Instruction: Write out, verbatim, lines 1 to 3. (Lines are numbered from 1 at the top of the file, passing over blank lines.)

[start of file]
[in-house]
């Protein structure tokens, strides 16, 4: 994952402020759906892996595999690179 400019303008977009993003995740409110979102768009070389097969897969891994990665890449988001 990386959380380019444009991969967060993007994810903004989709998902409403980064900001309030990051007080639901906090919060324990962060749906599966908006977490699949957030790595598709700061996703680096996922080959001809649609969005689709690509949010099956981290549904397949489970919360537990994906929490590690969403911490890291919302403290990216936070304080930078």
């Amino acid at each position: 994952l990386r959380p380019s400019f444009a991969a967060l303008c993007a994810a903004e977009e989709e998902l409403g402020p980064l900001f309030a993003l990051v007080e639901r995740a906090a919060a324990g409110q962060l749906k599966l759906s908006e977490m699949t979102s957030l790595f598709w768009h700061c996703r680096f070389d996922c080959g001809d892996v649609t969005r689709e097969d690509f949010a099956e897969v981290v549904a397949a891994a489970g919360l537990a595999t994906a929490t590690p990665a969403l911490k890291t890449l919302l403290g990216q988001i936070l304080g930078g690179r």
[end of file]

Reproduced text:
[in-house]
């Protein structure tokens, strides 16, 4: 994952402020759906892996595999690179 400019303008977009993003995740409110979102768009070389097969897969891994990665890449988001 990386959380380019444009991969967060993007994810903004989709998902409403980064900001309030990051007080639901906090919060324990962060749906599966908006977490699949957030790595598709700061996703680096996922080959001809649609969005689709690509949010099956981290549904397949489970919360537990994906929490590690969403911490890291919302403290990216936070304080930078």
């Amino acid at each position: 994952l990386r959380p380019s400019f444009a991969a967060l303008c993007a994810a903004e977009e989709e998902l409403g402020p980064l900001f309030a993003l990051v007080e639901r995740a906090a919060a324990g409110q962060l749906k599966l759906s908006e977490m699949t979102s957030l790595f598709w768009h700061c996703r680096f070389d996922c080959g001809d892996v649609t969005r689709e097969d690509f949010a099956e897969v981290v549904a397949a891994a489970g919360l537990a595999t994906a929490t590690p990665a969403l911490k890291t890449l919302l403290g990216q988001i936070l304080g930078g690179r």